This weekend on a short trip I came across a couple of annoying examples of the government dirtying the waters and making our lives more difficult and less free. These include turning parts of the interstate system into a toll road then not taking cash as payment and so-called “photo enforcement” of traffic laws. While many states have gone to using cameras to some extent for enforcing traffic laws, the practice remains highly controversial. Whether it is incorporated in the notion of reducing labor, streamlining the system, or ending counterfeiting or money laundering, the above can complicate our life. Tech is not the gift of freedom many people think. It could be said we are being boxed in and many of our options are not being preserved.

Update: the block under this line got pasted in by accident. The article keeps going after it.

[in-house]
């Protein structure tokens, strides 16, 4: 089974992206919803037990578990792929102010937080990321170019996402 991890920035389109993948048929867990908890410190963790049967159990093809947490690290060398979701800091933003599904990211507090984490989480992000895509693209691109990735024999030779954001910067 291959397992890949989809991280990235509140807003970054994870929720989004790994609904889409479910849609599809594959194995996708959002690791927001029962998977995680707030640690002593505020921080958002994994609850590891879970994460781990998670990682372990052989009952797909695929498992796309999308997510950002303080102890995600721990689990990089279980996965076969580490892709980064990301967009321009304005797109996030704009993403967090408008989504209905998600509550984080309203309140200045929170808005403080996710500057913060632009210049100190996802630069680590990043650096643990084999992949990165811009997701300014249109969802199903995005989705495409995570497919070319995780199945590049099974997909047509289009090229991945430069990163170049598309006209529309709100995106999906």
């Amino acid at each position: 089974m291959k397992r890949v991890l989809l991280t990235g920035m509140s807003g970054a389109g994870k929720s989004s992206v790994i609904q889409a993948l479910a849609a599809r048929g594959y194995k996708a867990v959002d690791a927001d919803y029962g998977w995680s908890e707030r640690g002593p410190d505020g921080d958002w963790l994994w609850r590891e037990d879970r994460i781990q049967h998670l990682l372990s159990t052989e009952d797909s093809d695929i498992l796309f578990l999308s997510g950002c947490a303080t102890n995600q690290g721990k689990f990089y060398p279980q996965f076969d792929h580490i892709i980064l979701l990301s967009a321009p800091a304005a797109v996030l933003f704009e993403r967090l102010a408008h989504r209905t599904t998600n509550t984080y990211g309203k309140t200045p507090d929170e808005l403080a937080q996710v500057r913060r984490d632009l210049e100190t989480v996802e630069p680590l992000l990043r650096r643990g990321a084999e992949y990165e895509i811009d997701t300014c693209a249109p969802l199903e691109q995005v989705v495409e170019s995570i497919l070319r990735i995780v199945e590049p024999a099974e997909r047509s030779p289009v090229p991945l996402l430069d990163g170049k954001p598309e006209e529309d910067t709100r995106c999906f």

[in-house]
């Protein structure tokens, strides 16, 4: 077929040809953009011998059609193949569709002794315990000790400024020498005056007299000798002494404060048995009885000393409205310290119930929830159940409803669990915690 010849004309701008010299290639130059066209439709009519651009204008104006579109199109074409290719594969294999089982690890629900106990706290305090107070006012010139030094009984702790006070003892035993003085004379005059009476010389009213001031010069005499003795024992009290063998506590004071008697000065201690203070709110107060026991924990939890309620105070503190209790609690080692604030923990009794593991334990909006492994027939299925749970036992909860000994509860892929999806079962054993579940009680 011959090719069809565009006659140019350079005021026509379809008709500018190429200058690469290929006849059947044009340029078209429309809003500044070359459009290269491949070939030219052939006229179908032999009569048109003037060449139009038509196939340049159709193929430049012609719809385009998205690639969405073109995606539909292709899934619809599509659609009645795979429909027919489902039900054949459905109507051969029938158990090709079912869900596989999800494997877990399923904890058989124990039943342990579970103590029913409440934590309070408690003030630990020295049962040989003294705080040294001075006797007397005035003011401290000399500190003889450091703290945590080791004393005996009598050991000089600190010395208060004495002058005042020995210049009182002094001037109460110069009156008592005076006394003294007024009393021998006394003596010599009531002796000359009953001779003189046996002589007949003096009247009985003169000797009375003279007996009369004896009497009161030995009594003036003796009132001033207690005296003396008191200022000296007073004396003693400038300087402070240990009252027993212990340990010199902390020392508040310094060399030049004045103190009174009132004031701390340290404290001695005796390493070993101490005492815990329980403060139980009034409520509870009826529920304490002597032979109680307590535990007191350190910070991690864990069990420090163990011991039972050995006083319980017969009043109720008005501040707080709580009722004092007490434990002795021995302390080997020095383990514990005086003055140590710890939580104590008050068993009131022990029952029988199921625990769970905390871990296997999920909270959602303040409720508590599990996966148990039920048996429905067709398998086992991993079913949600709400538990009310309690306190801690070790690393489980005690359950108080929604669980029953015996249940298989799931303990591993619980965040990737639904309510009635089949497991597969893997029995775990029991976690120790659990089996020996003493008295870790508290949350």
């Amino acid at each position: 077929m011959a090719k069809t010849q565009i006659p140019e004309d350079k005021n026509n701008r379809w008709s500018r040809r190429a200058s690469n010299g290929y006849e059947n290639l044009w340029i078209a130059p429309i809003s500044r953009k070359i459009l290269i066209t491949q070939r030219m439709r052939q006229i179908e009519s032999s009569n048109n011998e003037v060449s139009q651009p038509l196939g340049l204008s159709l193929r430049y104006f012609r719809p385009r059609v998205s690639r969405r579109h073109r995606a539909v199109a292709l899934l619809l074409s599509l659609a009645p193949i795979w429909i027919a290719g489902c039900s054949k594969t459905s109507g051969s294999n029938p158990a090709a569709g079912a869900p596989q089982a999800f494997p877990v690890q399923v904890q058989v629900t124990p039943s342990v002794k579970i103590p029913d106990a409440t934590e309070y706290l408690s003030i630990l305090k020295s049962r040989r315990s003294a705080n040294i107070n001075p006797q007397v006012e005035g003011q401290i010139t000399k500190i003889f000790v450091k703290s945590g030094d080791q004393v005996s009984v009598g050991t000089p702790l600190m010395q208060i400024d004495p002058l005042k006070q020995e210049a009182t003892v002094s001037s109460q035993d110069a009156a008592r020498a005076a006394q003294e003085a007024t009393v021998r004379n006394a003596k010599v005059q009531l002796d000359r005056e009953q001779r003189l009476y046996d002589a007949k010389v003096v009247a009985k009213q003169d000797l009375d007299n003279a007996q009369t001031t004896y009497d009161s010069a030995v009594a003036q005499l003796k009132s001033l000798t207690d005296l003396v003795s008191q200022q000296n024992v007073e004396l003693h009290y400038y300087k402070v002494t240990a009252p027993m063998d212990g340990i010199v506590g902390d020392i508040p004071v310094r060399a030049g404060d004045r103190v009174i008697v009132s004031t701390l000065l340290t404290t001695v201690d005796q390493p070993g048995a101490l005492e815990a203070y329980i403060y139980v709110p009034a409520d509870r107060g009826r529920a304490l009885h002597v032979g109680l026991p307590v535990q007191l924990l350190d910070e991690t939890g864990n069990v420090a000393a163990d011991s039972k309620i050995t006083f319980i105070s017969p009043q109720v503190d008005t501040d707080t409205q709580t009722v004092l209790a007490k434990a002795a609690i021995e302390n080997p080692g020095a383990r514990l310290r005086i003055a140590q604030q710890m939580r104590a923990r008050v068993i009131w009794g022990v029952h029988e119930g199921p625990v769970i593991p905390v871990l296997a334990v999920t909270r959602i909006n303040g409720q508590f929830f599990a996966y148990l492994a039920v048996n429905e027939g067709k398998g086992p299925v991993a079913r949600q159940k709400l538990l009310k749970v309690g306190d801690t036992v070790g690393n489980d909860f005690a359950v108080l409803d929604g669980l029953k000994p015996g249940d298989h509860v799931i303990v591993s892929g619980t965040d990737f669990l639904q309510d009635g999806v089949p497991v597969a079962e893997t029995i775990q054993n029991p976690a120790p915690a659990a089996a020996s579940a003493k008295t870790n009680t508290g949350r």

Privacy is now a priority among browser-makers, but they may not go as far as you want in fighting pervasive ad industry trackers on the web. Here’s a look at how you can crank up your privacy settings to outsmart that online tracking.
Problems like Facebook’s Cambridge Analytica scandal have elevated privacy protection on Silicon Valley’s priority list by showing how companies compile reams of data as you traverse the internet. Their goal? To build a richly detailed user profile so that you can become the target of more accurate, clickable and thus profitable advertisements.
Apple and Google are in a war for the web, with Google pushing aggressively for an interactive web to rival native apps and Apple moving more slowly — in part out of concern those new features will worsen security and be annoying for users. Privacy adds another dimension to the competition and to your browser decision.
Apple has made privacy a top priority in all its products, including Safari. For startup Brave, privacy is a core goal, and Mozilla and Microsoft have begun touting privacy as a way to differentiate their browsers from Google Chrome. It’s later to the game, but Chrome engineers have begun building a “privacy sandbox” despite Google’s reliance on ad revenue.